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As Aristotelian tragedy goes, I suppose this is lacking a few of the necessary elements. Still, I was much dismayed to learn that the subject of my graduate dissertation, the artist about whom I spent nearly all my summer reading and writing at the British Library, is going to be at the ICA as part of its Comica 2008 series next month. Don’t get me wrong, I’m thrilled that others will have the chance to see Art Spiegelman, whose work in the medium of what he prefers to call ’comix’ is more than a little responsible for the rise and success of the graphic novel over the past two decades; it’s just that I’m going to be out of the country that week. Of all the lousy timing!
The author of Maus and In the Shadow of No Towers is on tour to promote his newest graphic memoir, Breakdowns: Portrait of the Artist as a Young %@$!, published in Britain by Penguin and scheduled for release here on 27 November. Combining Spiegelman’s first book, Breakdowns—originally published in 1978—with a new 19-page autobiographical cartoon, the memoir, which was released in the States last week, apparently is thus able to anticipate some of his best-known work while also reflecting on it—self-consciousness being what Spiegelman does best. Even the title seems to me a preview of what we can expect inside the book’s covers. In its complexity and seemingly inexhaustible source of new interpretations and connections, Maus has garnered comparisons to Joyce’s Ulysses. Whether the title of his newest work is an acknowledgement of this comparison, categorising itself, or just taking the piss… well, I suspect it’s a bit of all of the above. Portrait of the artist as a young %@$! indeed.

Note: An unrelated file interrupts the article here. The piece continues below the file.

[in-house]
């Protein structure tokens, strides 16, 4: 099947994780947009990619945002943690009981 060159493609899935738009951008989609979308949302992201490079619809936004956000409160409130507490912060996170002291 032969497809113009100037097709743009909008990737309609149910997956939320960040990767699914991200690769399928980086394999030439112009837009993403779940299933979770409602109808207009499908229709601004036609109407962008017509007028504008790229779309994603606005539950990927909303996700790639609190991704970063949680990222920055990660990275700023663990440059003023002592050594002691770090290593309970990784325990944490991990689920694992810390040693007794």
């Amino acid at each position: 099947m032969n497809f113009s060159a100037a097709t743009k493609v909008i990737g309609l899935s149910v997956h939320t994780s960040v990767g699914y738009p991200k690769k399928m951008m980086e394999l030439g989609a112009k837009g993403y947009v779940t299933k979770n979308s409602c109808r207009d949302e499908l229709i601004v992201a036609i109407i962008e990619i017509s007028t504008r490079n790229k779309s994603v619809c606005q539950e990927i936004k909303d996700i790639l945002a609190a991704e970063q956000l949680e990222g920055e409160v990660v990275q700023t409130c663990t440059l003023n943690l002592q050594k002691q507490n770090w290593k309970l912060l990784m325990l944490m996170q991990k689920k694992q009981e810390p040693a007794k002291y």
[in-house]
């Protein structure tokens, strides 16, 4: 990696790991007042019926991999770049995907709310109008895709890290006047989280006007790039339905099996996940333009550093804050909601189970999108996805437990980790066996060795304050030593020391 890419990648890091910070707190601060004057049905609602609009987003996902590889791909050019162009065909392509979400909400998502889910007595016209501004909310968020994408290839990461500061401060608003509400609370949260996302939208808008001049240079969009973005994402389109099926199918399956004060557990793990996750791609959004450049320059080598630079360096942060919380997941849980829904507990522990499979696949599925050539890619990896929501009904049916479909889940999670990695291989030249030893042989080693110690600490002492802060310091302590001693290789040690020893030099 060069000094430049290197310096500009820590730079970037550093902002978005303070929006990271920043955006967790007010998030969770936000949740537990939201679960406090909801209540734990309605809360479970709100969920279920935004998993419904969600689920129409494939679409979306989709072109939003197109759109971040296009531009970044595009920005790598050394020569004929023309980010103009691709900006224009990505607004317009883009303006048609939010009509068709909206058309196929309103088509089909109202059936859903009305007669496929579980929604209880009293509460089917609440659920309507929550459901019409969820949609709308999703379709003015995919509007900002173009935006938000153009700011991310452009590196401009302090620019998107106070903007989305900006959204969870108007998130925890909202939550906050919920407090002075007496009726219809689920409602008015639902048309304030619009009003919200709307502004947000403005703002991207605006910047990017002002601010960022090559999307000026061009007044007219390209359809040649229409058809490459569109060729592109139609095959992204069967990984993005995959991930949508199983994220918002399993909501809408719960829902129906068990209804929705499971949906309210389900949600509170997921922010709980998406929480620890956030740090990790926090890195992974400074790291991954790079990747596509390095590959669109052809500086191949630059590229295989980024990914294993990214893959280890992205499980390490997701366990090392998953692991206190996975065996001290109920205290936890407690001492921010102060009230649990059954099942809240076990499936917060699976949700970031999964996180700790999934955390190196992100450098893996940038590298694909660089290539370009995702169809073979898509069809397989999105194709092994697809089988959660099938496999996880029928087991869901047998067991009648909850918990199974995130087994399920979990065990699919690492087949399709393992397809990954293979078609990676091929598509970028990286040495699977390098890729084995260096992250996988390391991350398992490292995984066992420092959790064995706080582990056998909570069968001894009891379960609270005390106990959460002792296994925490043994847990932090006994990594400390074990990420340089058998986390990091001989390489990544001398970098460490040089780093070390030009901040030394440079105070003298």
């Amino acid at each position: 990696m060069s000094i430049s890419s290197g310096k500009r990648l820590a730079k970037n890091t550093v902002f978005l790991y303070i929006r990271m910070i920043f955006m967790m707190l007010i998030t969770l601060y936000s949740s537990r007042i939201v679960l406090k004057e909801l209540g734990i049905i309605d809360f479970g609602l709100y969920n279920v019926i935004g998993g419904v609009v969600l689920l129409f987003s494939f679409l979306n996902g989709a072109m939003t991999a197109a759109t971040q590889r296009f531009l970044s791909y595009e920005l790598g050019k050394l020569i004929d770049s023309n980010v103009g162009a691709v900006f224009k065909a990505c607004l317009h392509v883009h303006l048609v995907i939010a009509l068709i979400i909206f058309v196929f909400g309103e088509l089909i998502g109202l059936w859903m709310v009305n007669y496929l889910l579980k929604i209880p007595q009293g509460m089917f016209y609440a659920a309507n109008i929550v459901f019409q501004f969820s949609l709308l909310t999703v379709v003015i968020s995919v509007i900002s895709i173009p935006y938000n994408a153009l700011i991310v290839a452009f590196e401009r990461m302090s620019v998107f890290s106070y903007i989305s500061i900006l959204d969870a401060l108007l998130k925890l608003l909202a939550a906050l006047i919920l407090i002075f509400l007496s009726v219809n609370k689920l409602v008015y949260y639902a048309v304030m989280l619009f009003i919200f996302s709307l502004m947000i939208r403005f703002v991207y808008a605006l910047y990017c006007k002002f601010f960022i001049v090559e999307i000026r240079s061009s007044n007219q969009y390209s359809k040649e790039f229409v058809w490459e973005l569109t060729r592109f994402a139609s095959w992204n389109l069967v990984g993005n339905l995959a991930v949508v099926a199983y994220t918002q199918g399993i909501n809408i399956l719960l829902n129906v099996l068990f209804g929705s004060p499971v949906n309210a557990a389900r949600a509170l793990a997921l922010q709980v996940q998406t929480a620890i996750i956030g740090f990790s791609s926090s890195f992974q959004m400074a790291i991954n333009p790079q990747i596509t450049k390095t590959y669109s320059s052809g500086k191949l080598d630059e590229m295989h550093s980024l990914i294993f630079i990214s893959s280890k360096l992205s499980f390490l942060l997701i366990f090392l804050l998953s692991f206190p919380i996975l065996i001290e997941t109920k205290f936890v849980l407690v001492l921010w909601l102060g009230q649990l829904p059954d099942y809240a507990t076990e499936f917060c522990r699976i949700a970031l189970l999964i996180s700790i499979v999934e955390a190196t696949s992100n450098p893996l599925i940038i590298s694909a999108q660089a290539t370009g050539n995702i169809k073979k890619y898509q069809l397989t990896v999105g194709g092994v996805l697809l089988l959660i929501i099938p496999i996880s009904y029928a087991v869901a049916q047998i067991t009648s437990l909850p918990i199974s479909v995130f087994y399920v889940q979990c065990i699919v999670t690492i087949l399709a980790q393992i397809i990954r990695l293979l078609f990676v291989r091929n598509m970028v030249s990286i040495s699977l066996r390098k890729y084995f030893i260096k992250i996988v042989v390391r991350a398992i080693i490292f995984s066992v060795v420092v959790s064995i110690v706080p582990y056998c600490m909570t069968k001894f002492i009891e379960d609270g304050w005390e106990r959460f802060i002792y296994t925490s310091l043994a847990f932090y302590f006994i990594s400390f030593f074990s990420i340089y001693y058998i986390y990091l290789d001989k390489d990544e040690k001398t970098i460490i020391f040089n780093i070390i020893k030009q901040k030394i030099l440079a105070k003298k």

Forget Salman Rushdie. We have a new interview target in our sights.